I happen to be one of those people that dream to make video games for a living. I am an aspiring producer and game designer, as well as a horrendous writer (grammatically. Probably spelling too…I'M WORKING ON IT!"). I wake up at 8 am every morning so that I can teach myself programming or fill my thirsty brain with information that might help me become a great producer one day. I then attend my day job and university classes. I come back, study until 2 am, and then do it all over again. To me, I work in the industry every single day of my life regardless of my employment status. I'll sit and sketch in what sometimes feels like a futile attempt to get better, and I study everything possible relating to the video game industry, plus some. When ever faced with an opportunity to learn something new, I never shy away in the hopes that the obtained knowledge might come into play as a professional. If one looks closely enough, there is a way to connect that boring biology class to video game development; somehow. I have no experience. I have a lot to learn, and I'm hungry to the point that nothing will satisfy my drive to be the best at what I do. I may never see that day, I may never officially be employed by a game development company, but at the end of the day I will have pursued my life long dream with the ferocity that is hard to match. Not many people can say that.
Why am I telling you this? Because I sincerely hope you find the passion that drives you to continually move forward, despite what others may say. You can't always study 4 hours a day (trust me I try), and there will be dry spells in your progression. Weeks, months, even years may go by. Deep inside you know that voice will not stop whispering in your ear to answer your internal calling. Follow it. Trust it. Love it.
If you want to work in games please just do it. Even if you study a subject an hour a day for 3 years, that's over a thousand hours of studying that subject. That is enough to be sufficient at what ever it is you choose to do. However, for heavens sake, don't stop there! Continue on your path to greatness and never assume your good enough (though you very well may be).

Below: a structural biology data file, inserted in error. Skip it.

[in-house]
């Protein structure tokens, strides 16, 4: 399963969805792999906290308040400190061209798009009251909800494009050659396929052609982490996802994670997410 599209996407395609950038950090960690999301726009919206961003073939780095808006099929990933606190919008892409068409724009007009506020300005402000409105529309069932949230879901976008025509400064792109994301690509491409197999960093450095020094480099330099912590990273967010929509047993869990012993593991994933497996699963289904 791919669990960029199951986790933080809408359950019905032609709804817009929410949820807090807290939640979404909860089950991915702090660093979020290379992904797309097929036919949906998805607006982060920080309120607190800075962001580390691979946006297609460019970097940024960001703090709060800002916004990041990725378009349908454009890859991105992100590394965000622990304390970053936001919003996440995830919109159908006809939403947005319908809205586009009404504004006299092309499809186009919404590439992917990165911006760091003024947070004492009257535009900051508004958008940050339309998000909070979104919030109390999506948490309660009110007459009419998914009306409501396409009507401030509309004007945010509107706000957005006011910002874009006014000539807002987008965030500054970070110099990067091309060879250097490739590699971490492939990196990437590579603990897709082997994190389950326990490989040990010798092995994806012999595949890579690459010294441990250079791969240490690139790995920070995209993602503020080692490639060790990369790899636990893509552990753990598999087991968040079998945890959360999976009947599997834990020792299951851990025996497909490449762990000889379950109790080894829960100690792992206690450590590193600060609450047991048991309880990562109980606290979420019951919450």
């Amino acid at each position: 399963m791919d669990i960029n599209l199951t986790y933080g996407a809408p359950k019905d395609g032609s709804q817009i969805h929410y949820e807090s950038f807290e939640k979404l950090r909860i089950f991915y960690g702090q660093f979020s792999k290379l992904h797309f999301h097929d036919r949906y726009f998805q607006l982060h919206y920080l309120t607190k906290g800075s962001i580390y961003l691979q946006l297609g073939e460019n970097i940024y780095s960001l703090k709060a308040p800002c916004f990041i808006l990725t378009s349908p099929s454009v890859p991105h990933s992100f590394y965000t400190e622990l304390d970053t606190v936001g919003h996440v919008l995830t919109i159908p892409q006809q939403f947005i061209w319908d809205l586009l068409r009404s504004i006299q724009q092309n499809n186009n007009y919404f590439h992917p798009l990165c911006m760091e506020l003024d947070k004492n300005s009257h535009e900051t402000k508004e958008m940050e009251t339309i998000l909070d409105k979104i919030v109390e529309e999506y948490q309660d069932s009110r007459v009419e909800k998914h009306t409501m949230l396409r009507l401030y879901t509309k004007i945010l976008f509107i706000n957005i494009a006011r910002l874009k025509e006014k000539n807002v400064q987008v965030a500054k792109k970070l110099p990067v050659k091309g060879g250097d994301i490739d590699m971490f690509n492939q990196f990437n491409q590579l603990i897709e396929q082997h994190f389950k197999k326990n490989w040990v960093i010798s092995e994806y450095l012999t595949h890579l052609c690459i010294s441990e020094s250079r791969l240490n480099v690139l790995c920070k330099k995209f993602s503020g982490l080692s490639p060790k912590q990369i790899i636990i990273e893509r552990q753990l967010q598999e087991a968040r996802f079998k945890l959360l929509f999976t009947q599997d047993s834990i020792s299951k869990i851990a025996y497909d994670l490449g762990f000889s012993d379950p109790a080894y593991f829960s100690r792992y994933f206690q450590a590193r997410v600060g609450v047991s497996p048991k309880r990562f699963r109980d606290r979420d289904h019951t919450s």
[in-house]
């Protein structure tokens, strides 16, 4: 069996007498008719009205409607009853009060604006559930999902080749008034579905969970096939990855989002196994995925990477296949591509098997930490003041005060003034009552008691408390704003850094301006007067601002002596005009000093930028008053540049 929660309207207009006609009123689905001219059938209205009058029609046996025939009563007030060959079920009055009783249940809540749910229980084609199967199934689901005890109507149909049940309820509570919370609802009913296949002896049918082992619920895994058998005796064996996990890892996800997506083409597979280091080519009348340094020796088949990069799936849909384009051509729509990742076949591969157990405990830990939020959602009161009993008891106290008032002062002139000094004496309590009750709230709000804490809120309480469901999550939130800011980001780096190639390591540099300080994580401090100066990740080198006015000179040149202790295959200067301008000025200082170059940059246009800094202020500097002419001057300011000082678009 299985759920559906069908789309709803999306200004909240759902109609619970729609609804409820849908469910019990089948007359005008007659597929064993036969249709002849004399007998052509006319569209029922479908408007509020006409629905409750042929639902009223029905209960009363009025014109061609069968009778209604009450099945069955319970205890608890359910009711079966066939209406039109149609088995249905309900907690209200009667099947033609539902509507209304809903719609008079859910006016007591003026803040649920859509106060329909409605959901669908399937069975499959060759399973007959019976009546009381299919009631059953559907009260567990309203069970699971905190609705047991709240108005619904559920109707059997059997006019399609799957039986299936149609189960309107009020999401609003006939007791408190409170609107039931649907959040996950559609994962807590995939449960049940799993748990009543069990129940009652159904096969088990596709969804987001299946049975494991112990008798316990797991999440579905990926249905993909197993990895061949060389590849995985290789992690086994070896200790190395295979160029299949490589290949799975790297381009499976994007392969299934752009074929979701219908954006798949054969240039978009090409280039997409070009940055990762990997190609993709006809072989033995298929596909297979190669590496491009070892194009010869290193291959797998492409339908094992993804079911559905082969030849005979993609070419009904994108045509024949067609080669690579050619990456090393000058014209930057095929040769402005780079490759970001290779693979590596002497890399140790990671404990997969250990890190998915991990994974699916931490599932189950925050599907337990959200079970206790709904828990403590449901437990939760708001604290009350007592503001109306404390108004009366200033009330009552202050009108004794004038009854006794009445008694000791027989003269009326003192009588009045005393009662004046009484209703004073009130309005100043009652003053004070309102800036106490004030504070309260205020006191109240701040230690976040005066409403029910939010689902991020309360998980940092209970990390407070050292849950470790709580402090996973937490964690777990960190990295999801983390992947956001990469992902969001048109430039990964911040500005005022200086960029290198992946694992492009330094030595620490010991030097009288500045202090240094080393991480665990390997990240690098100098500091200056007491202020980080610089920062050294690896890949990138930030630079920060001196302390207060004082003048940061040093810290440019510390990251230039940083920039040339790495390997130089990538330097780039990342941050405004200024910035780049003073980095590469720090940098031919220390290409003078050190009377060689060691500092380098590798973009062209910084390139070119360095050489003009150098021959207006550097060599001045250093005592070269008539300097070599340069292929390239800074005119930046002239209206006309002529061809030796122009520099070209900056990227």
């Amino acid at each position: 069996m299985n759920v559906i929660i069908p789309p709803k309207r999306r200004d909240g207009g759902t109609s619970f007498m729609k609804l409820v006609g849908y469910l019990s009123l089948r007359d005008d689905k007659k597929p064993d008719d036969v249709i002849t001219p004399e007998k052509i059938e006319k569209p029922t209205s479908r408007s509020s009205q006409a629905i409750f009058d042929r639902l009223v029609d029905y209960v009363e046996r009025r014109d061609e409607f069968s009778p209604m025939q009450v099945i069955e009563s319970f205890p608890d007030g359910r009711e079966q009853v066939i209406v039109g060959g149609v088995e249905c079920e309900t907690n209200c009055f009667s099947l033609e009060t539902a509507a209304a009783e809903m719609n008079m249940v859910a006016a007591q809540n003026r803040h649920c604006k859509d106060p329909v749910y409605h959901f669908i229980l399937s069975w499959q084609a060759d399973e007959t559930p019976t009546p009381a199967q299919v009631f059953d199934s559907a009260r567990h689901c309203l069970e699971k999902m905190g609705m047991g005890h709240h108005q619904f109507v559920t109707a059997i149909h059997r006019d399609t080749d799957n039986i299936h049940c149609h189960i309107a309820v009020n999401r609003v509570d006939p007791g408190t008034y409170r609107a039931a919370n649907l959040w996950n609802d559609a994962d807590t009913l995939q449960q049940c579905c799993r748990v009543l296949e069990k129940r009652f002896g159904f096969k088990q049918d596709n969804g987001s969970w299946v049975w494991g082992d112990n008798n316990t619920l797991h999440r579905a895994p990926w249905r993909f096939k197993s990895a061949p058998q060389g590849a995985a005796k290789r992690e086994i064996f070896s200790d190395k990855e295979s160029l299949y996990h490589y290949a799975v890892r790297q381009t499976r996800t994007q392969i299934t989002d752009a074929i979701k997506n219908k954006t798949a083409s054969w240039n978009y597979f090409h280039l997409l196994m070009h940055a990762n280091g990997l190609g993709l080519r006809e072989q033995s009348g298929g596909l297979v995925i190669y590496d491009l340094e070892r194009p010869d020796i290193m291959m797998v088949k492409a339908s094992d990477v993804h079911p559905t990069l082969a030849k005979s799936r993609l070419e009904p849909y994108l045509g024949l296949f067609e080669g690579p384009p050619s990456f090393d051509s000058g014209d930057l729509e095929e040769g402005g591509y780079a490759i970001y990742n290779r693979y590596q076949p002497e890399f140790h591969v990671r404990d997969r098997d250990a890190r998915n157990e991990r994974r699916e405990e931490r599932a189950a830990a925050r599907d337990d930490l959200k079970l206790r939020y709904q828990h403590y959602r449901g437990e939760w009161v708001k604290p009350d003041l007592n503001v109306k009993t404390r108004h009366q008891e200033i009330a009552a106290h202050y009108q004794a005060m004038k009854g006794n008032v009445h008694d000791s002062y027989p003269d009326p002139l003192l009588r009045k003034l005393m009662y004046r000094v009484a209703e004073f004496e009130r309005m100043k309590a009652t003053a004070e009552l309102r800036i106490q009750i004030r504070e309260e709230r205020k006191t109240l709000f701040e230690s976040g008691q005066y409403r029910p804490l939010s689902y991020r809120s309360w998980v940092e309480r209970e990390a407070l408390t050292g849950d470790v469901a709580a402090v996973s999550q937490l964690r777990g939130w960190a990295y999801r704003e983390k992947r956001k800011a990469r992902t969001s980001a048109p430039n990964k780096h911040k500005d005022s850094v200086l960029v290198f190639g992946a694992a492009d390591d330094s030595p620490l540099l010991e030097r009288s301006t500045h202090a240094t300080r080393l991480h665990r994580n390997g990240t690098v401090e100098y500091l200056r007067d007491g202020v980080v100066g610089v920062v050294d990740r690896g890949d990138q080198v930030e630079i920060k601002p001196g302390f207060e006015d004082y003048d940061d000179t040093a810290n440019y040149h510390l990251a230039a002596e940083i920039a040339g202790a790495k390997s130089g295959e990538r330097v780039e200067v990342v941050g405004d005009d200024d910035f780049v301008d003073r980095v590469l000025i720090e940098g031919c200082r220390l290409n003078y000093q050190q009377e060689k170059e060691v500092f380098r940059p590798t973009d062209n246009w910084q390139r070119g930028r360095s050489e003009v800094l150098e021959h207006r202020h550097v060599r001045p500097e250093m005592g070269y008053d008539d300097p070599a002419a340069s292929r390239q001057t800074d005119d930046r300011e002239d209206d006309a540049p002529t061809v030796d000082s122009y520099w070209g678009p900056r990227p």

It's cliche to tell you, "Don't let anyone stop you," but I mean it when I say, "Please pursue your dream." You would be doing a disservice to world if you didn't. If you were destined to be the next Steve Jobs, Denzel Washington, or Cliffy B how could you afford to let someone or something discourage you? You can't! So don't start now! If all else, I can promise that you will have, at bare minimum, one person rooting for you. Me :-)!
You don't work in games because you want to. You work in games because you have to.
I recently started my first official blog. If you feel inclined to follow, please do. I will be marking every step of my journey, beginning with this post. I promise I will also make sure to incorporate proper grammar and writing techniques into my studies.
You can follow at risingproducer.com
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Why You Have to Work in the Video Game Industry Now?
In my debut blog post, I hope to influence readers to be unwavering in their pursuit of becoming a Video Game Professional. I will attempt to establish my thoughts and forecasts on what it will take to enter the industry, all while introducing myself.